Greece’s housing industry suffered one of its worst years since the Second World War in 2010, contributing to the economic recession.
Unfortunately, the outlook is not good this year, raising concerns about the length and the depth of the adjustment in the industry and its impact on the economy.
The residential property market has been one of the major pillars of Greek gross domestic product growth for decades, surpassing in importance other eurozone countries with the exception of Ireland and Spain in some aspects in the last few years, according to experts.
The sector has contributed more than 0.5 of a percentage point annually to GDP from 1998 through 2007 and even approached 0.9 of a point if one takes into effect positive spillover effects to other sectors and the positive wealth effects from rising prices.
Only Ireland and Spain, which experienced a bubble, did better during the same period since the contribution of the industry to their economies is estimated at close to 1.5 and 1.2 points annually to GDP respectively.
The positive effect of the housing market on the Greek economy was linked to strong private residential investment and its impact on employment in the sector and related industries such as building materials and services such as electricians, plumbers etc.
Strong demand for housing on the back of rising disposable income and lower interest rates helped prop up prices and keep residential investment activity at high rates from early 2000 through 2007.
The buoyant demand was underpinned by disposable income, that is the after-tax income left for consumption and savings, which rose by 3.0 percent or more annually from 1999 through 2008.
The sharp drop in interest rates, especially following the adoption of the euro, also boosted demand for housing with average annual mortgage growth rates exceeding 25 percent over the same periods.
Demand was also aided by favorable demographic trends, with immigrants playing an important role since they are estimated to have boosted the number of households by more than 100,000.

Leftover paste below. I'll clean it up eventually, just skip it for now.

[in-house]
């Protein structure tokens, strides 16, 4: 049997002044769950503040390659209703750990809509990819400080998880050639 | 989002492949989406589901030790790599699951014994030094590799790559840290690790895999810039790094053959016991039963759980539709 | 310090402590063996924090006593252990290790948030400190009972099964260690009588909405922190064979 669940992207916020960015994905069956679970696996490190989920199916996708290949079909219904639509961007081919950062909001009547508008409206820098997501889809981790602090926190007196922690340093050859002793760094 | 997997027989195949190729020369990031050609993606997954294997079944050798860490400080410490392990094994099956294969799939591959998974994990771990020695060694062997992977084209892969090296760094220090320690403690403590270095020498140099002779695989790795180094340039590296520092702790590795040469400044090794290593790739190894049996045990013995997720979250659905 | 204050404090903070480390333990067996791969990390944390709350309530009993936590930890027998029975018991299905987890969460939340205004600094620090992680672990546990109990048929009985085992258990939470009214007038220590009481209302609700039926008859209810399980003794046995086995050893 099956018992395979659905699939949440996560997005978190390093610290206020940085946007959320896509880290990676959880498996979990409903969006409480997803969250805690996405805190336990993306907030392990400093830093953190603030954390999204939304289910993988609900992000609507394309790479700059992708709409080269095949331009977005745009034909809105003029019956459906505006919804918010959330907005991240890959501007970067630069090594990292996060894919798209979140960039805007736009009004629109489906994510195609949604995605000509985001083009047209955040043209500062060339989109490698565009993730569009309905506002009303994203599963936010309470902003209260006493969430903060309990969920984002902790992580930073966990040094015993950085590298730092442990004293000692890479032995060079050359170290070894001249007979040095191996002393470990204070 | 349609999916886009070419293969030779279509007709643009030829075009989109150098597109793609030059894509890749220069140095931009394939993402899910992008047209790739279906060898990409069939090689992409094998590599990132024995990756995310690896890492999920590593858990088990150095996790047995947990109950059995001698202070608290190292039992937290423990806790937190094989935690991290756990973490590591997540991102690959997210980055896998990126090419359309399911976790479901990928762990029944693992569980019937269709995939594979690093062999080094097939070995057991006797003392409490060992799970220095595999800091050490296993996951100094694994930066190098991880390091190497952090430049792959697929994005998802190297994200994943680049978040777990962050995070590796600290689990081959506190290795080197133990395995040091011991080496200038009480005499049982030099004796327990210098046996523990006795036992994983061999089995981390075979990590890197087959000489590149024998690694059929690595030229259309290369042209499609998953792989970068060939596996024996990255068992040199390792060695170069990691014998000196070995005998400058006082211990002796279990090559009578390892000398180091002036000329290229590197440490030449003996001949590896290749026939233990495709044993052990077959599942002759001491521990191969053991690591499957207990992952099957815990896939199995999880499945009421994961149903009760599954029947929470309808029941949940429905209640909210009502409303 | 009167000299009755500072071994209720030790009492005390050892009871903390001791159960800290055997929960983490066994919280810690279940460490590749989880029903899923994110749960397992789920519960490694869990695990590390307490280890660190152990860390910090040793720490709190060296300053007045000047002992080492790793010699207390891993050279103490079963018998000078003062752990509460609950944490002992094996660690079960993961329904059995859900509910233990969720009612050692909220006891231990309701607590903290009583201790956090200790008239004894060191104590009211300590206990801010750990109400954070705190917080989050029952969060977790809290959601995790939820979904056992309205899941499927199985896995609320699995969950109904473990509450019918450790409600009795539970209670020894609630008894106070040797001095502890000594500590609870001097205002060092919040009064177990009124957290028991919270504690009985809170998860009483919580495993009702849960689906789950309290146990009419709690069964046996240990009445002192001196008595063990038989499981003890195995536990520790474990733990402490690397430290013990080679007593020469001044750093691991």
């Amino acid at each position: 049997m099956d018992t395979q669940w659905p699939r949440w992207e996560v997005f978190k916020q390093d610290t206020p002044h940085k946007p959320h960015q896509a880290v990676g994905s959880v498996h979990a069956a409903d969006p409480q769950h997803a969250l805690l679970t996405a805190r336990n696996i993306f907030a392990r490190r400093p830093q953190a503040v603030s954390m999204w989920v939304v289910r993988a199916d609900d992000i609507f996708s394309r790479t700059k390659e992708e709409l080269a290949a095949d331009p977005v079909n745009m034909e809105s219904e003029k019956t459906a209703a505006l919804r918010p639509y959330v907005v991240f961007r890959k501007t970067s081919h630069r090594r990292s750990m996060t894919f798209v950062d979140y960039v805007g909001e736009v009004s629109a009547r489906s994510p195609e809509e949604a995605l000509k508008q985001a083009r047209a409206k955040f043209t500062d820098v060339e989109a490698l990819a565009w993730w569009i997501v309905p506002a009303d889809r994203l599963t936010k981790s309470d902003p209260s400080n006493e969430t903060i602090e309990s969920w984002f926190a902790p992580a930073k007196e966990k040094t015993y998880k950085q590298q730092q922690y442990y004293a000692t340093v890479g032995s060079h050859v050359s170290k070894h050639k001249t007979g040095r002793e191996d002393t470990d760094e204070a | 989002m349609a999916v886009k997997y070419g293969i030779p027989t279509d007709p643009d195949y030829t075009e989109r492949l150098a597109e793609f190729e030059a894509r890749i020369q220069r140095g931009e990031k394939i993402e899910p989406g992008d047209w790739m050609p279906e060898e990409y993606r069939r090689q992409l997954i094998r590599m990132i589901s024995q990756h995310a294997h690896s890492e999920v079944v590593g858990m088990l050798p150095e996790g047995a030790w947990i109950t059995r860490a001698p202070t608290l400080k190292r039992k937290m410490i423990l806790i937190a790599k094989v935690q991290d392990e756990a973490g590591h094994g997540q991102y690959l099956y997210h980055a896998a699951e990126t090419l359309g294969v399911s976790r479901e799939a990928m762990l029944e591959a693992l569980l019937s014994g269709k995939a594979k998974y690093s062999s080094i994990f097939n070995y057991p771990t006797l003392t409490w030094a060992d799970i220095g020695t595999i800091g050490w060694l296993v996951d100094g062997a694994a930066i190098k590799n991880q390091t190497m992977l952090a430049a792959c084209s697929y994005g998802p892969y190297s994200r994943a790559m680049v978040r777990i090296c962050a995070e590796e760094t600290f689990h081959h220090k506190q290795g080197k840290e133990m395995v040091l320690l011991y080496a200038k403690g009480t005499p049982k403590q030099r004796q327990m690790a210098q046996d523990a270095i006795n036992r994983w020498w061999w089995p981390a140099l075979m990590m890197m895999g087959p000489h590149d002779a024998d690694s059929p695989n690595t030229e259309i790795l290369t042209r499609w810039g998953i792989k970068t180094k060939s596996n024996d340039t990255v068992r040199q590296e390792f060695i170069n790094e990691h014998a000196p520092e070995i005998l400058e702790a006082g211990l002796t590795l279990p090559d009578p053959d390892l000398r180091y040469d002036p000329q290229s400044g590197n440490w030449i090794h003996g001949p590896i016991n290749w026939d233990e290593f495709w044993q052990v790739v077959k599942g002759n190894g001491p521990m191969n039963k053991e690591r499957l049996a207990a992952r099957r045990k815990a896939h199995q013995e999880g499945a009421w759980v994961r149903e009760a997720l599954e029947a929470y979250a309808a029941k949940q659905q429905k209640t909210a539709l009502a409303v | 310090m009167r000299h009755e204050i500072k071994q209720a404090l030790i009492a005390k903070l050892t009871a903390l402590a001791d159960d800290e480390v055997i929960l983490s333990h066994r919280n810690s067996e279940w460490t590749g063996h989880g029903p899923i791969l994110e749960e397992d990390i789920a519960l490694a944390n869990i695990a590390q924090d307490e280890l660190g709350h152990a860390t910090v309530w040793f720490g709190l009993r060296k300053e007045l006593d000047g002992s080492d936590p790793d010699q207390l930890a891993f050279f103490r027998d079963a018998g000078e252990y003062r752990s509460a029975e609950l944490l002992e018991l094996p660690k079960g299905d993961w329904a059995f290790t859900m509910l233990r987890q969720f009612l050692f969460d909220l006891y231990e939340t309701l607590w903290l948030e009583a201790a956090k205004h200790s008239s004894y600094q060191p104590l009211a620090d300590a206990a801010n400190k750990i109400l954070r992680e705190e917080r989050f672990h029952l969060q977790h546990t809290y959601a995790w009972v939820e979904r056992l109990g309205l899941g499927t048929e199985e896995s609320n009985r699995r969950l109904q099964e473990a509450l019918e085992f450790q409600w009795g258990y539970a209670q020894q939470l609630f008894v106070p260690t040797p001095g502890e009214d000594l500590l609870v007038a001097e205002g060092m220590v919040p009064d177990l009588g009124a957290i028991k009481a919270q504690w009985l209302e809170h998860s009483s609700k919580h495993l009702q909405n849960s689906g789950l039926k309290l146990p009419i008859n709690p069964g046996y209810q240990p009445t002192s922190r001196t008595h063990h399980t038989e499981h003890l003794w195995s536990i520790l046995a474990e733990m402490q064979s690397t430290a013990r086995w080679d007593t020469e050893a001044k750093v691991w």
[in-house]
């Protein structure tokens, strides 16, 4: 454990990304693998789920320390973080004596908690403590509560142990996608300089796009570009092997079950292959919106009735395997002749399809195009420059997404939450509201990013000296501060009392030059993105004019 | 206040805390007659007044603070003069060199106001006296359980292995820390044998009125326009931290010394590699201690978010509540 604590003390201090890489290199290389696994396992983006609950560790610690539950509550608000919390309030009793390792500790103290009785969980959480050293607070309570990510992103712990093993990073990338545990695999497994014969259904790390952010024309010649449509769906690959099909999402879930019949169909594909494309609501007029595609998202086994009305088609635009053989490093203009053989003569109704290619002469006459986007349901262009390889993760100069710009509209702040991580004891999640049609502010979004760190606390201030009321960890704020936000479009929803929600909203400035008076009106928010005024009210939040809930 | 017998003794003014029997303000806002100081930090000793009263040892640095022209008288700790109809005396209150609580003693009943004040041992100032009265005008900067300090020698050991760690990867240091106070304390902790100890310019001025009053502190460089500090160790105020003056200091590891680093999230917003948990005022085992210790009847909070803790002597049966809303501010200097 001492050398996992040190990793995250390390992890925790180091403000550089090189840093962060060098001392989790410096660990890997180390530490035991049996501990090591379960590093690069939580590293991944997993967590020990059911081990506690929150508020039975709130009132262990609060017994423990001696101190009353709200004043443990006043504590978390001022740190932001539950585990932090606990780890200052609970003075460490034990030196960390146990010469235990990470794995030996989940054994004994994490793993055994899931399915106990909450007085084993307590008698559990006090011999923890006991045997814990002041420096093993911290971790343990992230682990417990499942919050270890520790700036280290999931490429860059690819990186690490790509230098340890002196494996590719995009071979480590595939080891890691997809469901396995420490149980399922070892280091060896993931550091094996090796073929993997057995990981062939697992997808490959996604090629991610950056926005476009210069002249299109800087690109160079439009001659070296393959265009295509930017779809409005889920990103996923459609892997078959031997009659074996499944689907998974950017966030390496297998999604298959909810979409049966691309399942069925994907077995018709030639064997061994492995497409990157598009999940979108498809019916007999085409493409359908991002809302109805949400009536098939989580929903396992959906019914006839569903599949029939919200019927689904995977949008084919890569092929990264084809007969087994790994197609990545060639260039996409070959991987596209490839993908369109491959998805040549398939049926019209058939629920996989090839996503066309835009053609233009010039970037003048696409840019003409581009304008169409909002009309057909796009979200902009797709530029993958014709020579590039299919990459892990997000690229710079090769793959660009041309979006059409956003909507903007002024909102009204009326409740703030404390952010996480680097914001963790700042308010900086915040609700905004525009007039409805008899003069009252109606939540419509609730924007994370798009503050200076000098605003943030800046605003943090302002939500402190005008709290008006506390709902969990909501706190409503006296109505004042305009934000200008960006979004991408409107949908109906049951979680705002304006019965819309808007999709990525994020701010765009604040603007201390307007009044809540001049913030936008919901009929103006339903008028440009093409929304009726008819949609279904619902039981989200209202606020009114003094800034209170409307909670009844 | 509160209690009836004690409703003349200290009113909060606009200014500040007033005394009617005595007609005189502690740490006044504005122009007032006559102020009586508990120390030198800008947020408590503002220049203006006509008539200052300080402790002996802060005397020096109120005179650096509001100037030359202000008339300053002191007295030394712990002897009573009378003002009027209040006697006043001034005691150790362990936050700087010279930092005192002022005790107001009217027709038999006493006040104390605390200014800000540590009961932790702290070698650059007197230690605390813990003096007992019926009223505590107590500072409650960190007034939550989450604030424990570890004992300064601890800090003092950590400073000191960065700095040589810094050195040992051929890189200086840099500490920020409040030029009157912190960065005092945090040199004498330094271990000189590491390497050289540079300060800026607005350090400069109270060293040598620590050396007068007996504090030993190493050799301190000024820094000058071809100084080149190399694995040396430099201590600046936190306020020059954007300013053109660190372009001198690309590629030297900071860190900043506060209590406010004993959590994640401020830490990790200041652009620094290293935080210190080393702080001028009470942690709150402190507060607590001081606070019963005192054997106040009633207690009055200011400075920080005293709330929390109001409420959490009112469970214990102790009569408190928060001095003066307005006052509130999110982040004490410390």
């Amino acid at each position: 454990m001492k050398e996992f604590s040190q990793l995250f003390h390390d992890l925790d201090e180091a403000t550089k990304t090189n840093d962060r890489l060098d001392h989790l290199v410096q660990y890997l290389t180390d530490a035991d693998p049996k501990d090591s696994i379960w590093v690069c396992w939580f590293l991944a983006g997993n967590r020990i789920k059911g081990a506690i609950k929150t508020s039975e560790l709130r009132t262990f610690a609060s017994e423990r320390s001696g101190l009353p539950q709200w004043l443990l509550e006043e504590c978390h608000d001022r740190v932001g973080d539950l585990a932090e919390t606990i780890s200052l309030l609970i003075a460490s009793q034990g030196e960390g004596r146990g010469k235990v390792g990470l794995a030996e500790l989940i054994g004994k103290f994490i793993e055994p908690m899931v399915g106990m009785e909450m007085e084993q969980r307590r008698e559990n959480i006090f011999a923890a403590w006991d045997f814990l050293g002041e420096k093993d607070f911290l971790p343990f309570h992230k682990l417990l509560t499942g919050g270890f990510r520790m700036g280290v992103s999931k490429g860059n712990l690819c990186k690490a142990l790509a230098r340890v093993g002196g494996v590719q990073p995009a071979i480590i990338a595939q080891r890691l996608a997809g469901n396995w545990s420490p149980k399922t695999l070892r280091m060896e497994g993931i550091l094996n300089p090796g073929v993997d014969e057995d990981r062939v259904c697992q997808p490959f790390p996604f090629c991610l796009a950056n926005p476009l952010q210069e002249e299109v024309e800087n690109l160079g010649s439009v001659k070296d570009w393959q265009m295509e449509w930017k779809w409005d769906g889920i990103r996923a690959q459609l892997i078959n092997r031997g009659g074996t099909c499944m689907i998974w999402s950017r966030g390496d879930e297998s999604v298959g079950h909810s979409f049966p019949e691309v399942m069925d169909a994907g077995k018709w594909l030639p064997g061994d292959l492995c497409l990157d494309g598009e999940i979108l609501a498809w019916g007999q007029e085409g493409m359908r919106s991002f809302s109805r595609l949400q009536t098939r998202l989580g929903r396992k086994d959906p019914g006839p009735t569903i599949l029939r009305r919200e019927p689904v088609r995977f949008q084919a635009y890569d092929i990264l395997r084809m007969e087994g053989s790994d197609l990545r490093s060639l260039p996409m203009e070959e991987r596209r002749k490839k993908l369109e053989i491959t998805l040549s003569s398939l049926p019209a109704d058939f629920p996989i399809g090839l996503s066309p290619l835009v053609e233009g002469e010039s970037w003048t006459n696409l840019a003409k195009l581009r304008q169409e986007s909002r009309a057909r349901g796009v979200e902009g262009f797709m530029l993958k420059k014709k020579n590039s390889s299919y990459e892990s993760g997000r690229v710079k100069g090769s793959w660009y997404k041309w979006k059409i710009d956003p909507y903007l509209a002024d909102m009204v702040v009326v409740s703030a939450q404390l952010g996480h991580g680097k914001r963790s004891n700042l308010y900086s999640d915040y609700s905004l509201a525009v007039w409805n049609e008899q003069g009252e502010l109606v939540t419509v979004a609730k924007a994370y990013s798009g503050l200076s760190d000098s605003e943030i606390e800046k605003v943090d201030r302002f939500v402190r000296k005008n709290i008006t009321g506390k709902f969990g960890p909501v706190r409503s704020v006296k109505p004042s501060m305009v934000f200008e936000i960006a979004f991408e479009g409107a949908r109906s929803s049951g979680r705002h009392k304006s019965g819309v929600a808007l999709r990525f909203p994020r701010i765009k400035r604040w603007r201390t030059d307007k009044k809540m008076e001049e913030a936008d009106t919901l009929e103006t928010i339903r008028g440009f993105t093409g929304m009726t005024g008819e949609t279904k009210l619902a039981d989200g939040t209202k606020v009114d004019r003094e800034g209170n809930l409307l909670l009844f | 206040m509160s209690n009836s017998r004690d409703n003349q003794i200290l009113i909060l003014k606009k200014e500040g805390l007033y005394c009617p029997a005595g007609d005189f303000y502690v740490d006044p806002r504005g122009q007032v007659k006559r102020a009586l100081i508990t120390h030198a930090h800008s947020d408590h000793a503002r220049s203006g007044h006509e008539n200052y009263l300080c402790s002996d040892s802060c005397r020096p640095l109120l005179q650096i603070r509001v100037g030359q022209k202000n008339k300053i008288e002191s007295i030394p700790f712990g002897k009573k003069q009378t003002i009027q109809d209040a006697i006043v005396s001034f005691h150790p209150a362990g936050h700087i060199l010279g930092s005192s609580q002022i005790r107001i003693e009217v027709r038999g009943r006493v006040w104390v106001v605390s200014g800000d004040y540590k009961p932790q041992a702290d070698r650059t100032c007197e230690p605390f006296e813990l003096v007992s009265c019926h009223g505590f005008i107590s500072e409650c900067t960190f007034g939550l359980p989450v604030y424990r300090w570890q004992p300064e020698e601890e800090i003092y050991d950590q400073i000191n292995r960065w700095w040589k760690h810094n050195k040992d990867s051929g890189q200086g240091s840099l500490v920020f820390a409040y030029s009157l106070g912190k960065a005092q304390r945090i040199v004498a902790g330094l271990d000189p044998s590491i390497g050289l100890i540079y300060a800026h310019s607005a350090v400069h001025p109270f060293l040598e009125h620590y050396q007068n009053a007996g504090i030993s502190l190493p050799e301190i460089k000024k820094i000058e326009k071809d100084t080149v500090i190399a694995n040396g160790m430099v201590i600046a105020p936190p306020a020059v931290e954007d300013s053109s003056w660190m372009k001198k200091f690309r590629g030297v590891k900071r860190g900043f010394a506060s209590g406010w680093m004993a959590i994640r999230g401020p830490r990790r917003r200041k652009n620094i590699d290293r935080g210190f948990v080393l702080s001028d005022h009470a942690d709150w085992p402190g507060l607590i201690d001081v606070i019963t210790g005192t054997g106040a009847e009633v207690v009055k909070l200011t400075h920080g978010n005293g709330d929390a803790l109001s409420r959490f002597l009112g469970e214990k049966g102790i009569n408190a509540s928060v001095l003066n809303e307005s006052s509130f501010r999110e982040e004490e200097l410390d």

It is noted that population growth in the segment comprised of people aged 30 to mid-40s was perky during this period, although overall total population growth was very weak.
Moreover, there was the decline in the size of the average household to about 2.7 persons in the previous decade from more than 3.0 in the 1990s.
Higher house prices also helped the economy via the positive wealth effect on private consumption. It is noted the vast majority of Greek household wealth is held in the form of real estate and not so much in financial investments such as bonds, stocks etc.
However, the Greek residential market has experienced a contraction in investment activity and deals since 2008 which became more evident in 2010. Although house prices exhibited some kind of resilience in the first year or so of the adjustment, this is not the case any longer.
Of course, the sharp increase in new houses built in 2006 and 2007 aggravated the imbalances in the sector by boosting the supply of new dwellings to more than 120,000 units. Some even put it above 150,000 units.
This made it even more difficult for the market to accommodate the oversupply as the international economic crisis set in, followed by the Greek recession.
Despite a sharp drop in permits for new houses in the 2009-2010 period, the overhang has proved difficult for the market to absorb. Although there are no official figures, real estate agents estimate that less than 50,000 new and old houses changed hands in 2010 compared to more than 70,000 in 2009.
The same agents put the average number of deals at approximately 100,000 units annually over the previous decade.
At this point, all pundits agree that things do not look rosy for the residential property market, which experienced a drop in prices ranging from 10 to 30 percent or more depending on the house and the location over the last two years.
They expect the decline in house prices to continue this year as the recession bites incomes and jobs for the third consecutive year and higher taxes and perhaps higher so-called «objective prices» on which taxes are calculated as the government seeks more revenues to plug the budget hole.
Moreover, mortgage financing has become more expensive with spreads over Euribor set close to 3.0 percent or higher compared to 1.0-1.5 percentage points just a few years ago.
In addition, loans have become more scarce as banks try to hoard precious liquidity and are more selective in providing credit.
For all these reasons, it is hard to see how private residential activity will rebound this year and house prices will stop declining with the supply overhang and economic and financing conditions becoming even more restrictive.
This means one of the main pillars of past Greek GDP growth will continue to be a drag on the economy in 2011, hurting consumer and business confidence.
All in all, 2011 looks set to be another dismal year for the local residential property market and this should be a concern to planners given its importance to the economy.